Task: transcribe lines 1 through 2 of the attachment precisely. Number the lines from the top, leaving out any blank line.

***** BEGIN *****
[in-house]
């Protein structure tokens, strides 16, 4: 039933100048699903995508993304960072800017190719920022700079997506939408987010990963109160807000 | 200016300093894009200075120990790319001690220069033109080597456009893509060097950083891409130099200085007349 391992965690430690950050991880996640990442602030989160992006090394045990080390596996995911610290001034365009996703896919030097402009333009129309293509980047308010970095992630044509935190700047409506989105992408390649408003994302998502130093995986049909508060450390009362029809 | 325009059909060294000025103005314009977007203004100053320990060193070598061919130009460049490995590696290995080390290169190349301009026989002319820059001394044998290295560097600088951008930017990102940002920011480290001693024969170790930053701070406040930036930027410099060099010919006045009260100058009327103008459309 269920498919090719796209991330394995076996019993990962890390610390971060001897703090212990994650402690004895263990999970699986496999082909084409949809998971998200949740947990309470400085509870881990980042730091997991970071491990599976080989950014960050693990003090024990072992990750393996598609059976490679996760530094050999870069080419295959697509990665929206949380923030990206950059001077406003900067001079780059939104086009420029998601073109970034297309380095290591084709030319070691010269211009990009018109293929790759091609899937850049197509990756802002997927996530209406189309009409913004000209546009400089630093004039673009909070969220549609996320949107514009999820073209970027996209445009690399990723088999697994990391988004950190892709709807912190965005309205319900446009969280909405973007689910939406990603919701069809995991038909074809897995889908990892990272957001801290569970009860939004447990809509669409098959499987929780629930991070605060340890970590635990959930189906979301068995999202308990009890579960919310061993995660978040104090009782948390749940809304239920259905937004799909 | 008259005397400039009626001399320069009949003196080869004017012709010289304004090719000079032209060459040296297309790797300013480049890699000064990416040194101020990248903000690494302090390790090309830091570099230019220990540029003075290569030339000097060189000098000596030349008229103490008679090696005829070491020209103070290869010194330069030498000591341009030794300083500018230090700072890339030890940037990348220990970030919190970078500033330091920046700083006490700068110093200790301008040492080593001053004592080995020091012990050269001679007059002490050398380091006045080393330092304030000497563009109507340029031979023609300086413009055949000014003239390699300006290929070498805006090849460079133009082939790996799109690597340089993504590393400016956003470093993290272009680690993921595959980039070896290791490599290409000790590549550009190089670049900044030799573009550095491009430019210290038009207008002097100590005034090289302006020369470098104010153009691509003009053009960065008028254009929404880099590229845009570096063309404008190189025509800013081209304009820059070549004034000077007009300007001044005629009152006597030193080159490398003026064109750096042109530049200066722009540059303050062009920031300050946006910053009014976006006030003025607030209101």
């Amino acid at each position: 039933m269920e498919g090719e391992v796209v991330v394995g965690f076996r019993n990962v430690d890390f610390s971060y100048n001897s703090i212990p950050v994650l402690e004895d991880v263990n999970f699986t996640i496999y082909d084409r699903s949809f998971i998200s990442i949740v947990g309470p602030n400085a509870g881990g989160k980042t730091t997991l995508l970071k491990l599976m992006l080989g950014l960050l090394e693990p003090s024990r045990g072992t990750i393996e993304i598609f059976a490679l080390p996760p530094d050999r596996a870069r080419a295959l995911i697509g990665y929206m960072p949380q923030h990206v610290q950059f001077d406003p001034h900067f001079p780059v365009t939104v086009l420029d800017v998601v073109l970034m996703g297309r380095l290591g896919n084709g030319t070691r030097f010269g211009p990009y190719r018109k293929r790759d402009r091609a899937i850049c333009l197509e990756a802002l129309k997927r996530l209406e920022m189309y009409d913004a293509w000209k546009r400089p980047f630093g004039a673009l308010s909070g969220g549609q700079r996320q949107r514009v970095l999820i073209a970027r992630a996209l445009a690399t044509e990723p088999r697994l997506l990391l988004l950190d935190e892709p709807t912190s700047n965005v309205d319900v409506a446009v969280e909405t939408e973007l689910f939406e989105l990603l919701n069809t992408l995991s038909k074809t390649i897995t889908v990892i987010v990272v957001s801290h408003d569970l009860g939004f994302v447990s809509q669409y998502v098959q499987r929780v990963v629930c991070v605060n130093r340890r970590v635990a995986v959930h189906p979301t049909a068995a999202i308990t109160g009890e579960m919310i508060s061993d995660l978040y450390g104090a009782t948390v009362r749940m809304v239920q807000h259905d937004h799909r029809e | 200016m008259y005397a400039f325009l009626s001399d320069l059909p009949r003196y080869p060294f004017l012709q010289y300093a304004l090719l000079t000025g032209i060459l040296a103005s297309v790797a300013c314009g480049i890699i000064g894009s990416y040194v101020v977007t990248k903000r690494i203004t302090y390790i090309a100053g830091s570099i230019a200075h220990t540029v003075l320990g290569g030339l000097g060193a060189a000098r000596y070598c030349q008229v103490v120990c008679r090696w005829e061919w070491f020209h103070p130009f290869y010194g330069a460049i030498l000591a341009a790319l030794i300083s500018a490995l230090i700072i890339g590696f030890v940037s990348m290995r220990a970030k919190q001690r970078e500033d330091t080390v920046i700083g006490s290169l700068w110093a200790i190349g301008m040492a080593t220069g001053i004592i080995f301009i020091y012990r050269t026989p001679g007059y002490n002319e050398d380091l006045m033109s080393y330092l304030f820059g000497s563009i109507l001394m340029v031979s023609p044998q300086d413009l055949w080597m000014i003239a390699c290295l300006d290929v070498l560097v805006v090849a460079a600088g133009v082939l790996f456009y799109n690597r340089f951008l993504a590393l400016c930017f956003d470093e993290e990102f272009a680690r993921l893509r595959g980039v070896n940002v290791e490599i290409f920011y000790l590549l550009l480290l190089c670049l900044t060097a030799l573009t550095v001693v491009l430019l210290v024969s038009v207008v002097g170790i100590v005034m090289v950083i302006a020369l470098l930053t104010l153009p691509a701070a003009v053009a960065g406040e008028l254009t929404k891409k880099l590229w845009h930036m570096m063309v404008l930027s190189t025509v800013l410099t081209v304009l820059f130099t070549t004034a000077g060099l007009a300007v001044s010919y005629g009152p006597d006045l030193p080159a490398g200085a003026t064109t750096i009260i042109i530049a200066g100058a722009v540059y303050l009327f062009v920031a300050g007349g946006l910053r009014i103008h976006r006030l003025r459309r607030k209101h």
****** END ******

[in-house]
């Protein structure tokens, strides 16, 4: 039933100048699903995508993304960072800017190719920022700079997506939408987010990963109160807000 | 200016300093894009200075120990790319001690220069033109080597456009893509060097950083891409130099200085007349 391992965690430690950050991880996640990442602030989160992006090394045990080390596996995911610290001034365009996703896919030097402009333009129309293509980047308010970095992630044509935190700047409506989105992408390649408003994302998502130093995986049909508060450390009362029809 | 325009059909060294000025103005314009977007203004100053320990060193070598061919130009460049490995590696290995080390290169190349301009026989002319820059001394044998290295560097600088951008930017990102940002920011480290001693024969170790930053701070406040930036930027410099060099010919006045009260100058009327103008459309 269920498919090719796209991330394995076996019993990962890390610390971060001897703090212990994650402690004895263990999970699986496999082909084409949809998971998200949740947990309470400085509870881990980042730091997991970071491990599976080989950014960050693990003090024990072992990750393996598609059976490679996760530094050999870069080419295959697509990665929206949380923030990206950059001077406003900067001079780059939104086009420029998601073109970034297309380095290591084709030319070691010269211009990009018109293929790759091609899937850049197509990756802002997927996530209406189309009409913004000209546009400089630093004039673009909070969220549609996320949107514009999820073209970027996209445009690399990723088999697994990391988004950190892709709807912190965005309205319900446009969280909405973007689910939406990603919701069809995991038909074809897995889908990892990272957001801290569970009860939004447990809509669409098959499987929780629930991070605060340890970590635990959930189906979301068995999202308990009890579960919310061993995660978040104090009782948390749940809304239920259905937004799909 | 008259005397400039009626001399320069009949003196080869004017012709010289304004090719000079032209060459040296297309790797300013480049890699000064990416040194101020990248903000690494302090390790090309830091570099230019220990540029003075290569030339000097060189000098000596030349008229103490008679090696005829070491020209103070290869010194330069030498000591341009030794300083500018230090700072890339030890940037990348220990970030919190970078500033330091920046700083006490700068110093200790301008040492080593001053004592080995020091012990050269001679007059002490050398380091006045080393330092304030000497563009109507340029031979023609300086413009055949000014003239390699300006290929070498805006090849460079133009082939790996799109690597340089993504590393400016956003470093993290272009680690993921595959980039070896290791490599290409000790590549550009190089670049900044030799573009550095491009430019210290038009207008002097100590005034090289302006020369470098104010153009691509003009053009960065008028254009929404880099590229845009570096063309404008190189025509800013081209304009820059070549004034000077007009300007001044005629009152006597030193080159490398003026064109750096042109530049200066722009540059303050062009920031300050946006910053009014976006006030003025607030209101």